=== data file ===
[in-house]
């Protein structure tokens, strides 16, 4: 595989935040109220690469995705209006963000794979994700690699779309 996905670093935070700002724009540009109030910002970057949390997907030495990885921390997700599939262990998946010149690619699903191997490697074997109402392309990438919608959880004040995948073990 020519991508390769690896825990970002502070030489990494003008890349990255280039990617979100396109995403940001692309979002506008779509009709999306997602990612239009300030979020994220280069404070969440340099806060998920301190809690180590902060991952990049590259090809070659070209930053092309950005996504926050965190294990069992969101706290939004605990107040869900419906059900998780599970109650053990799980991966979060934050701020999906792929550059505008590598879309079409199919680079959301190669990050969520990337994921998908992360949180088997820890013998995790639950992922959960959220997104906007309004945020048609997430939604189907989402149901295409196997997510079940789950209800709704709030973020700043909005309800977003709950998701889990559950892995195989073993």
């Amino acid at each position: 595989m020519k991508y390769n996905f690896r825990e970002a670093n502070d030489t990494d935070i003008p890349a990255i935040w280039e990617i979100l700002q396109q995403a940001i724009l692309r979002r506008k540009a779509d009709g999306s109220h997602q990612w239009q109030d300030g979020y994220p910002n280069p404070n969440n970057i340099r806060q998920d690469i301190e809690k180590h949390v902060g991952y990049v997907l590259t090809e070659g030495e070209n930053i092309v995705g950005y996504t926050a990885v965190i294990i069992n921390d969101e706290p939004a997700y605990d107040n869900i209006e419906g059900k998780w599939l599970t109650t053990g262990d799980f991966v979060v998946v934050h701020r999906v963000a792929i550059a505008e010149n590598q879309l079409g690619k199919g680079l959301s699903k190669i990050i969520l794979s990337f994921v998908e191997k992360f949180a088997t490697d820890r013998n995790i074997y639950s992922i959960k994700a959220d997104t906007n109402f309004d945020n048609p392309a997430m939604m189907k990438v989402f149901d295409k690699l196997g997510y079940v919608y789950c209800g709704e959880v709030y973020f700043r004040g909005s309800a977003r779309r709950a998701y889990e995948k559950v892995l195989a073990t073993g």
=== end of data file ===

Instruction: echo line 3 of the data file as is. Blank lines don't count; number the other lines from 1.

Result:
């Amino acid at each position: 595989m020519k991508y390769n996905f690896r825990e970002a670093n502070d030489t990494d935070i003008p890349a990255i935040w280039e990617i979100l700002q396109q995403a940001i724009l692309r979002r506008k540009a779509d009709g999306s109220h997602q990612w239009q109030d300030g979020y994220p910002n280069p404070n969440n970057i340099r806060q998920d690469i301190e809690k180590h949390v902060g991952y990049v997907l590259t090809e070659g030495e070209n930053i092309v995705g950005y996504t926050a990885v965190i294990i069992n921390d969101e706290p939004a997700y605990d107040n869900i209006e419906g059900k998780w599939l599970t109650t053990g262990d799980f991966v979060v998946v934050h701020r999906v963000a792929i550059a505008e010149n590598q879309l079409g690619k199919g680079l959301s699903k190669i990050i969520l794979s990337f994921v998908e191997k992360f949180a088997t490697d820890r013998n995790i074997y639950s992922i959960k994700a959220d997104t906007n109402f309004d945020n048609p392309a997430m939604m189907k990438v989402f149901d295409k690699l196997g997510y079940v919608y789950c209800g709704e959880v709030y973020f700043r004040g909005s309800a977003r779309r709950a998701y889990e995948k559950v892995l195989a073990t073993g």